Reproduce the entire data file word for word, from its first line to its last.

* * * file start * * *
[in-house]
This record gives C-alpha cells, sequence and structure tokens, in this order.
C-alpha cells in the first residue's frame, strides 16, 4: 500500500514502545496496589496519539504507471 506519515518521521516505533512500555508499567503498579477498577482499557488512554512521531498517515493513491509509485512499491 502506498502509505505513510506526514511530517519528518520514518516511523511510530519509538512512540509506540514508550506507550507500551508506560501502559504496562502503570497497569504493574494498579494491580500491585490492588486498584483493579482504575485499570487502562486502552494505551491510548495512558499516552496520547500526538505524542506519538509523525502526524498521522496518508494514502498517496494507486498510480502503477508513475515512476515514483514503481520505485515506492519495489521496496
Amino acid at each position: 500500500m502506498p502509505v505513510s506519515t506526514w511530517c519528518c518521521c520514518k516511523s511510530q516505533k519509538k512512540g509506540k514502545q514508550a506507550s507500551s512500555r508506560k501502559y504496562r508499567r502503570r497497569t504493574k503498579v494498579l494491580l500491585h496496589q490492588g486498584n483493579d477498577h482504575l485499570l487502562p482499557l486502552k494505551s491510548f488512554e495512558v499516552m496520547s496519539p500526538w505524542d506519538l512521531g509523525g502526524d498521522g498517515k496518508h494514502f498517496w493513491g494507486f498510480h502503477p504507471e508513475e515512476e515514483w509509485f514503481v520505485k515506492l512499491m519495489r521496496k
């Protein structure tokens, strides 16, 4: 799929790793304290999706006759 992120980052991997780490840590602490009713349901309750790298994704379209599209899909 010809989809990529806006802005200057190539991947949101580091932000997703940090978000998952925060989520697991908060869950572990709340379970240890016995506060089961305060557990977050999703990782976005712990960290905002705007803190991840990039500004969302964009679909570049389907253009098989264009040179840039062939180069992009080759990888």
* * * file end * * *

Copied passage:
[in-house]
This record gives C-alpha cells, sequence and structure tokens, in this order.
C-alpha cells in the first residue's frame, strides 16, 4: 500500500514502545496496589496519539504507471 506519515518521521516505533512500555508499567503498579477498577482499557488512554512521531498517515493513491509509485512499491 502506498502509505505513510506526514511530517519528518520514518516511523511510530519509538512512540509506540514508550506507550507500551508506560501502559504496562502503570497497569504493574494498579494491580500491585490492588486498584483493579482504575485499570487502562486502552494505551491510548495512558499516552496520547500526538505524542506519538509523525502526524498521522496518508494514502498517496494507486498510480502503477508513475515512476515514483514503481520505485515506492519495489521496496
Amino acid at each position: 500500500m502506498p502509505v505513510s506519515t506526514w511530517c519528518c518521521c520514518k516511523s511510530q516505533k519509538k512512540g509506540k514502545q514508550a506507550s507500551s512500555r508506560k501502559y504496562r508499567r502503570r497497569t504493574k503498579v494498579l494491580l500491585h496496589q490492588g486498584n483493579d477498577h482504575l485499570l487502562p482499557l486502552k494505551s491510548f488512554e495512558v499516552m496520547s496519539p500526538w505524542d506519538l512521531g509523525g502526524d498521522g498517515k496518508h494514502f498517496w493513491g494507486f498510480h502503477p504507471e508513475e515512476e515514483w509509485f514503481v520505485k515506492l512499491m519495489r521496496k
């Protein structure tokens, strides 16, 4: 799929790793304290999706006759 992120980052991997780490840590602490009713349901309750790298994704379209599209899909 010809989809990529806006802005200057190539991947949101580091932000997703940090978000998952925060989520697991908060869950572990709340379970240890016995506060089961305060557990977050999703990782976005712990960290905002705007803190991840990039500004969302964009679909570049389907253009098989264009040179840039062939180069992009080759990888």